Sound — 8
This is the band, Scars on Broadway (SOB), that arose from the 'separated' ashes of the untouchable System of a Down. Oddly enough though, that word untouchable has now be changed to touchable (just like in the film Untouchable) with this crackin' album. Just for a start, I will mention how little there is to dislike about this, it's just so much fun, keep that in your mind as you read this. To explain, the sound on this LP varies from classic System of a Down styling, Stoner Hate, Babylon and the hilarious, Funny with it's perfectly placed synthesizer effect. While Serious has the sharp contrast of The Clash, Ramones and other high-end Punk acts with Beatles-esque melodies that, even after one listen, will have you singing in joy! There are many triumphs on this album, in fact, there is not a single song I would skip, which is a quality, I predict, attained itself from old System of a Down records. One problem I noted on the first few listens though is the very simplistic layouts and patterns there is in this album. it's all very predictable and it therefore becomes a little dull after a few listens, not drastically of course, though. The middle of the album feels like filler, in a sense, between the excellent opening and the awesome conclusion. This is not necessarily a bad thing, but it does certainly drag this album down underneath shallow waters, it can still breath. Of course, this still retains the technically accomplished drumming of John Dolmayan, without the more metal influenced double foot, and it once again adds a depth to it overall that feels very homely, especially if you are aware of his previous work. The guitar work is a little more back to basics and is not as prevalent in the mix as you would expect from Daron Malakian, but I really love that surprise. It shows his abilities to experiment in the studio, not just in his writing process. There isn't a whole lot of information I feel I can add to this, apart from what I just mentioned: The art work is created by Daron's father, which coincides nicely with the theme of Red depicted throughout. The musical style is fast and heavy, soft and casual. Angry and polite, rude and pretty. it's all quite unfathomable! Another quick point to mention is the very laid-back method of recording centered in this album. There are very little overdubs or any heavy producing work ladening it down, which I am growing quite fond of recently. Something fans of stripped down engineering might look out for.
Lyrics — 7
I must admit, I wasn't overly impressed with the lyrics, but that's not to say they aren't very affluent and poetic. It just seems a little clichd with it's common rhymes and basic terminology. But, on the other hand, the often odd rhythmical patterns more than makes it up for that slight shortcoming. The lyrics are not as politically centered or potent as you would anticipate, but it's a nice break to the ears and the senses. It does, of course, being Malakian, preserve a certain belonging of anger towards American and many other policital 'issues', so any fans of that style of writing will have much to look forward to. There are a substantial amount of surprises on your first few listens, but after that, it just becomes predictable, both lyrical and musically. That is the test for me, if it still retains it's intrigue and wild, interesting language after many many listens have been spent. Unfortunately, this record doesn't quite reach those high standards of repeated interest. Nonetheless, it more than suits the musical style and keeps you happy throughout. Sorry if I missed anything out, this was written in a little bit of a hurry.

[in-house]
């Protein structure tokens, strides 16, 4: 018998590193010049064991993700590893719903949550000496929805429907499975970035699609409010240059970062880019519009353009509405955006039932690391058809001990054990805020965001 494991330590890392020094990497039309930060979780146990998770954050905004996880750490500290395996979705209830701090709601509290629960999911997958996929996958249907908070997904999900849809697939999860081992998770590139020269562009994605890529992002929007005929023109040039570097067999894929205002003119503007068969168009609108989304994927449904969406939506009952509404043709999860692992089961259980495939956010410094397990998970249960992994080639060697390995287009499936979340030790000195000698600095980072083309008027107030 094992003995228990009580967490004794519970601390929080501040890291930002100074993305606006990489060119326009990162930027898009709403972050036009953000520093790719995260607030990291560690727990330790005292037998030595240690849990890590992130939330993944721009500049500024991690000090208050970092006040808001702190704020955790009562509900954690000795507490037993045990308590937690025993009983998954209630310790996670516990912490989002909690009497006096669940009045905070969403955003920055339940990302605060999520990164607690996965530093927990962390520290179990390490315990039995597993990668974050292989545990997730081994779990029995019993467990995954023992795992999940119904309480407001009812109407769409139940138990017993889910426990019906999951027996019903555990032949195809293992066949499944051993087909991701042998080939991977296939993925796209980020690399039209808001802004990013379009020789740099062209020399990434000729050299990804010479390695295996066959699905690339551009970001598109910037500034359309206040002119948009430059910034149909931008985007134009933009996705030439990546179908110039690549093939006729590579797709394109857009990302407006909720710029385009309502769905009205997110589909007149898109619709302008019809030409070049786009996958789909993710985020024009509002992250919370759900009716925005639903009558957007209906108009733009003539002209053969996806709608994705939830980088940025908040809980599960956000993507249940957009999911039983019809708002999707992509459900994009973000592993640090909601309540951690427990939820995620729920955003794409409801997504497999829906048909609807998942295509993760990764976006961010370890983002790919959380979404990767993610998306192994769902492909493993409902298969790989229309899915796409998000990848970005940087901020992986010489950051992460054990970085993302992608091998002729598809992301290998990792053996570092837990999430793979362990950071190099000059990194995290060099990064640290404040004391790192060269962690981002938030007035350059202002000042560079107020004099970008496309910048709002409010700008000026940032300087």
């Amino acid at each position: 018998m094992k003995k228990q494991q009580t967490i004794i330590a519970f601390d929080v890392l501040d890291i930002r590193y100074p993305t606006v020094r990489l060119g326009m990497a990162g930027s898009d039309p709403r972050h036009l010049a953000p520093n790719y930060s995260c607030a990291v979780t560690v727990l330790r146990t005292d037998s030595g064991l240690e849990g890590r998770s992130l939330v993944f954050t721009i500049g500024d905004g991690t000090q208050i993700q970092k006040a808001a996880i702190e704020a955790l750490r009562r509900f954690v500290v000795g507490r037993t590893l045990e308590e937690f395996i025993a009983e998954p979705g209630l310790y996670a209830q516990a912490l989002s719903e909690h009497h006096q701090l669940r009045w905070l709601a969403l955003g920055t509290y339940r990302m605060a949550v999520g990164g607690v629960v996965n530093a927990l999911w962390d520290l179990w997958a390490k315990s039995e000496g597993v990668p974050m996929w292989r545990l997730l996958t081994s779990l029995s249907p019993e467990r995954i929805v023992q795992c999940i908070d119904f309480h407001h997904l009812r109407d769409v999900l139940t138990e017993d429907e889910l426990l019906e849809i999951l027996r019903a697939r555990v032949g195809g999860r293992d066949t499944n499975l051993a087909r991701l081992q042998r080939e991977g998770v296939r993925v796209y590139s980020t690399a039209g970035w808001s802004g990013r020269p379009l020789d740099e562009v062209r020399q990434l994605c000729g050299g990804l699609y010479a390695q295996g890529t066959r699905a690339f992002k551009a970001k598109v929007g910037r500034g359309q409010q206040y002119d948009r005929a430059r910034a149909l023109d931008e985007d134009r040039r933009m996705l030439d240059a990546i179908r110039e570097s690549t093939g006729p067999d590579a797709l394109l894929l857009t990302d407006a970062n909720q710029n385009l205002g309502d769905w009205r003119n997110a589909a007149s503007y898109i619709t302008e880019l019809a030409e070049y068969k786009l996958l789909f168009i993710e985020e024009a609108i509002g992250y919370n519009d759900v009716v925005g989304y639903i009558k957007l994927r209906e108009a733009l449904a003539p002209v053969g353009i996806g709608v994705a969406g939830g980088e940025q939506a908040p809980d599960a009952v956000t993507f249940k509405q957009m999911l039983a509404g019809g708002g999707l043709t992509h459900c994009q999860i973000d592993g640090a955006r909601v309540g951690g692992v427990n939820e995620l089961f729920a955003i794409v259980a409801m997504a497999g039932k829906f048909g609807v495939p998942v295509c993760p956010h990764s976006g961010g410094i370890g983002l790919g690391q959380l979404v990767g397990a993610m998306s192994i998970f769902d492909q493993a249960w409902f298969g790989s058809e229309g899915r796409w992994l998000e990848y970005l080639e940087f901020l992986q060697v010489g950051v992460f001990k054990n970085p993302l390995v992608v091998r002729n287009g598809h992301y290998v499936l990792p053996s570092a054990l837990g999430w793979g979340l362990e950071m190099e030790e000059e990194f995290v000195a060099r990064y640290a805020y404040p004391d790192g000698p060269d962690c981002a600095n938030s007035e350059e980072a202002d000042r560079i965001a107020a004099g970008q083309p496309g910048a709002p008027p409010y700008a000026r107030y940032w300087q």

Overall Impression — 8
If you are looking for a new System of a Down, you are foolish, there will only be one SOAD, but if you are on the search for a quality record with excellent vocals, precise drumming, varying styles of music and sound then you are in for a mini treat. This is certainly better than Serj Tankian's album Elect the Dead, which just felt dead to me, but it's still not as good as any of the albums System of a Down brought out. I cannot think of another direct artist that would interlink with SOB's (yes, that is funny) sound accurately, unfortunately. I don't believe I am required to though. If I could compare this to another group then it would not have nearly as much appeal and creativeness. Highlights on this simple album include the weird and wonderful Chemicals, with it's iconic lyrics and entirely crazy introduction; The single They Say with it's crunchy guitar work, insane bends and true closing character; The gorgeous opener Serious with it's Hardcore vocals and swingin' drum beat; The country styled 3005 with it's potent, and rather darkly humorous, lyrics; there's so much potential for intense enjoyment hidden within here. What I truly love, though, about this album is Daron's vocals. It varies so much with each controlled alteration of song category and musical directions, that it's hard to recognize who it is. Cute Machines is a good example of that. He alters his voice to suit the songs more sadistic and sleazy attitude and it's quite surprising what he can put his voice to. The same is with 3005 where he opts for a more Lynyrd Skynyrd vocal approach. Although there are faults and options I am not overly keen on, it's still a great listen. Something you can enjoy many times, and I predict Scars on Broadway will be here for quite some time.